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Albania’s neighbors fear guns could trigger wider conflict

March 15, 1997

SARANDA, Albania (AP) _ A small convoy of luxury cars without license plates pulls up at a dusty cafe in this port town, and men in black leather jackets emerge.

Armed insurgents inside the cafe know what the men want: guns.

``They offer us about $300 for a Kalashnikov and between $50 and $100 for Chinese pistols,″ said Seit Tsipa, 21, an Albanian army defector.

Locals say some of the men speak Italian, while others have the distinct accent of the ethnic Albanian majority in Serbia’s province of Kosovo, which borders Albania.

The men have come to this port opposite the Greek island of Corfu to shop among the heaps of weapons and ammunition that have been looted from army warehouses as Albania has succumbed to anarchy in the past few weeks.

The arsenal in the hands of Albania’s lawless insurgents causes panic in the tiny country’s neighbors. Yugoslavia and Macedonia are worried that weapons could reach their restive Albanian populations, fueling an armed uprising. The Albanians there almost equal the 3.2 million in Albania proper.

Greece, a NATO member, worries about being drawn into wider Balkan war. Greek and Italian officials also fear that guns could reach organized crime.

Yugoslavia’s Supreme Defense Council has closed the country’s border with Albania, letting only foreigners through. Macedonia, where tensions between the Slav majority and ethnic Albanians reached the boiling point in recent weeks, also sealed its border.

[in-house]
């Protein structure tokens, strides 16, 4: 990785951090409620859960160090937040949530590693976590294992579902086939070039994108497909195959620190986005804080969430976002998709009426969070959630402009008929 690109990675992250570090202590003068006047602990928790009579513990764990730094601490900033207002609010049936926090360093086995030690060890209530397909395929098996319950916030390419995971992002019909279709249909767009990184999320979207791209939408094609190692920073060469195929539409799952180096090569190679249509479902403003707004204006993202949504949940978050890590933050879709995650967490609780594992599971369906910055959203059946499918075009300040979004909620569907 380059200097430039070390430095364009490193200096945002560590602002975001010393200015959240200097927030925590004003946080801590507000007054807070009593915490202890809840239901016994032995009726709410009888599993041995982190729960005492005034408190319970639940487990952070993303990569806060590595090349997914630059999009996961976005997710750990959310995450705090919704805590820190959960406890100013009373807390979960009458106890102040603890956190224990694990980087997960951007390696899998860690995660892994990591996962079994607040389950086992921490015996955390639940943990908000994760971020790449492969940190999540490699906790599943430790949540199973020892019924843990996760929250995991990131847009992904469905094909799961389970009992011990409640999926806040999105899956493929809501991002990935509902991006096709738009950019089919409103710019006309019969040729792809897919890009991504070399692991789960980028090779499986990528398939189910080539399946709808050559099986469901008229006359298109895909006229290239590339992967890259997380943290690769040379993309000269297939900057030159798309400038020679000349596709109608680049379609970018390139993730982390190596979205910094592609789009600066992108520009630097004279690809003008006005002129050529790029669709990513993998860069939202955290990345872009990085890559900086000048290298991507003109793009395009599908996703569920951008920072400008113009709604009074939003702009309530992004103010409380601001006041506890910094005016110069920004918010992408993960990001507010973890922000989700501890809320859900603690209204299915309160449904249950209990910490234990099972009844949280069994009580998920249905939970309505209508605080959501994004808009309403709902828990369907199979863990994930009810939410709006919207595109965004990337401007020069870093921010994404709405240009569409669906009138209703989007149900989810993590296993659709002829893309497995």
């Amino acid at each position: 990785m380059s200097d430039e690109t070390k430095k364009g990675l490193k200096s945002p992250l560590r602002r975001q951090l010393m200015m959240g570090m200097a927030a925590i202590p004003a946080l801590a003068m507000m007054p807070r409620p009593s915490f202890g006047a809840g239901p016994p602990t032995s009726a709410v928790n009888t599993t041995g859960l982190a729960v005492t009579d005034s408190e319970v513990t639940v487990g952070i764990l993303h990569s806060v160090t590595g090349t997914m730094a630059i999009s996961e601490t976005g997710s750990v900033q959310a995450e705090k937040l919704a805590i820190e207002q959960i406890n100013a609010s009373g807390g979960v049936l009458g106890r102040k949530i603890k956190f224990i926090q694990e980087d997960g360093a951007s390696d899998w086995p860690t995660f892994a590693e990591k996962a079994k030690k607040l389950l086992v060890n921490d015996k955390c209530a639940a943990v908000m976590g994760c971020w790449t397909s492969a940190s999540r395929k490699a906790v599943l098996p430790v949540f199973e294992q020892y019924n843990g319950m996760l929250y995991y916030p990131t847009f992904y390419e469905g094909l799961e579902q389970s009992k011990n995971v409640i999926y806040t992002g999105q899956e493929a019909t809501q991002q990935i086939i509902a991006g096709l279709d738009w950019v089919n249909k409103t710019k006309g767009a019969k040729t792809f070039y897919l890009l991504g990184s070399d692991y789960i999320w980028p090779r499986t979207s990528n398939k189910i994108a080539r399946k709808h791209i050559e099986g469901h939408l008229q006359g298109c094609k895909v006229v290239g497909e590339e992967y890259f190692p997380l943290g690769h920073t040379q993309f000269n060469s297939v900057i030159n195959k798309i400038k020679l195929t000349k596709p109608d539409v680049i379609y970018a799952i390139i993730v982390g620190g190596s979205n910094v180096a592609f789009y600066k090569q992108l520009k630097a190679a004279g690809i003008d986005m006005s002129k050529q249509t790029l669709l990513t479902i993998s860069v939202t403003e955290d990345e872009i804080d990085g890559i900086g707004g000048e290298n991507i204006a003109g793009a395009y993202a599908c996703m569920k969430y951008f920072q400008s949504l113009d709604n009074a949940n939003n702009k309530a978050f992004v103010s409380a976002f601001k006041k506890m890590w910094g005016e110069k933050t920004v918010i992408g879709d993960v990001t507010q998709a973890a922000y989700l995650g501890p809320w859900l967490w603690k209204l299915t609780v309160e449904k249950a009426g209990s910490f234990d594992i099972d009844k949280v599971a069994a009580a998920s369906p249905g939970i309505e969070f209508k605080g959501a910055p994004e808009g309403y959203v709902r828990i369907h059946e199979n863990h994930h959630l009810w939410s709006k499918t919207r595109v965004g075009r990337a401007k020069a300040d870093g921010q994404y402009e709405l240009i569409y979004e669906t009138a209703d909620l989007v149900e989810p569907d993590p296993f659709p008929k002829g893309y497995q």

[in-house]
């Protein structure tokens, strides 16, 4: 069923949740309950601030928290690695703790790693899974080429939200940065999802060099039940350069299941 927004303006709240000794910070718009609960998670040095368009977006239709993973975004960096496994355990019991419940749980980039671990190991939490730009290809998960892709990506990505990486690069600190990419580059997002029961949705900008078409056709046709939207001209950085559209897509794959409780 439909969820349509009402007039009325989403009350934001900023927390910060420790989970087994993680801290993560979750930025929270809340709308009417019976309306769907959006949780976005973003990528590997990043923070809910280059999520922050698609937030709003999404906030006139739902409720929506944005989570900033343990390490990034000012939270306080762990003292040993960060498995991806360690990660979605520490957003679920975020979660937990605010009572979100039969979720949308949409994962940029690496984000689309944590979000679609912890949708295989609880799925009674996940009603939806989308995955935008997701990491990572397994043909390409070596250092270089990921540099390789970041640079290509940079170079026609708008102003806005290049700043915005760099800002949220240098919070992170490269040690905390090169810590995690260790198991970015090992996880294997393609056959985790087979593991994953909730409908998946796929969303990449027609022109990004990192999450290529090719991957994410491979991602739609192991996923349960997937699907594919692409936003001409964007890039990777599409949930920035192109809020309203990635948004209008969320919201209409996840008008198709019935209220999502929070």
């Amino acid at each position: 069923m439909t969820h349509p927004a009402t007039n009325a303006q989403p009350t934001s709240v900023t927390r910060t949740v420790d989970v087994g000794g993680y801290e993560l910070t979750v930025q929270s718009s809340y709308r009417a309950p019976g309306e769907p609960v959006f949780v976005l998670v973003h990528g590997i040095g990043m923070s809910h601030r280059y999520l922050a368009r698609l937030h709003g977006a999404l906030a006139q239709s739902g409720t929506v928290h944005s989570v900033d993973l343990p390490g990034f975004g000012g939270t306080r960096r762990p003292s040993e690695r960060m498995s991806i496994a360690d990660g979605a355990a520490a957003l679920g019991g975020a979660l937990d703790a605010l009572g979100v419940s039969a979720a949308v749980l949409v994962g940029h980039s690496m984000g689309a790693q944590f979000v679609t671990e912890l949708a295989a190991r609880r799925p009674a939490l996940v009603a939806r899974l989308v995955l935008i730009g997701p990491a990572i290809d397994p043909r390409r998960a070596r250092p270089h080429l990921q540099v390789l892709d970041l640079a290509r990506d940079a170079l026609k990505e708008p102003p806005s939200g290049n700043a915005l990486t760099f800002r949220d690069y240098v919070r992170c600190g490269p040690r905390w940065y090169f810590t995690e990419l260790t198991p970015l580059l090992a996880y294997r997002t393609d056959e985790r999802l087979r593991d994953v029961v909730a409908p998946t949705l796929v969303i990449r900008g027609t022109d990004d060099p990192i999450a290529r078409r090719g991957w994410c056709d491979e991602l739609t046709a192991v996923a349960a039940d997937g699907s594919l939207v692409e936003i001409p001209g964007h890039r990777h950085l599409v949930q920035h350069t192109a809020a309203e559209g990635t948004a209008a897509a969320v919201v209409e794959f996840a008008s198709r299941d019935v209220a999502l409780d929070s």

``My real concern is Kosovo,″ said Paul Beaver, an analyst with Jane’s Information Group in London. ``The border is well controlled by the Yugoslav side. But at night, pack horses can get across.″

Greek border police have beefed up patrols with sniffer dogs and helicopters with infrared cameras. But that may not be enough.

``There are amazing links between the Albanian underworld and the same in Italy,″ Beaver warned.

Residents of Saranda said a first shipment of smuggled weapons was delivered Thursday near the town of Kassiopi, on the Greek island of Corfu. Other drop-off points include the tiny islands of Fillimadhe and Fillivogint, near Corfu.

Albanians themselves also are at risk.

Most of the bigger depots in the country were in the south, which has become an armed camp. Men, women and children tote assault rifles and heavy machine guns.

``Every household in southern Albania has at least 10 guns stashed at home, apart from hand grenades and such,″ Tsipa said.

Armed bandits have used looted weapons to rob stores, banks and people on the street, sometimes gunning down victims who refuse to surrender their money.

In the town of Gjirokastra, where insurgents looted more than 500 tons of weapons from arms warehouses, men used a stolen armored personnel carrier to break into a bank.

``They walked away with the bank’s vault that held 80 million lek (about $5.7 million),″ said George Batsis, a witness.

Greek television reports said they then used the vehicle to try and steal humanitarian aid. One man guarding the flour was killed in the ensuing firefight.

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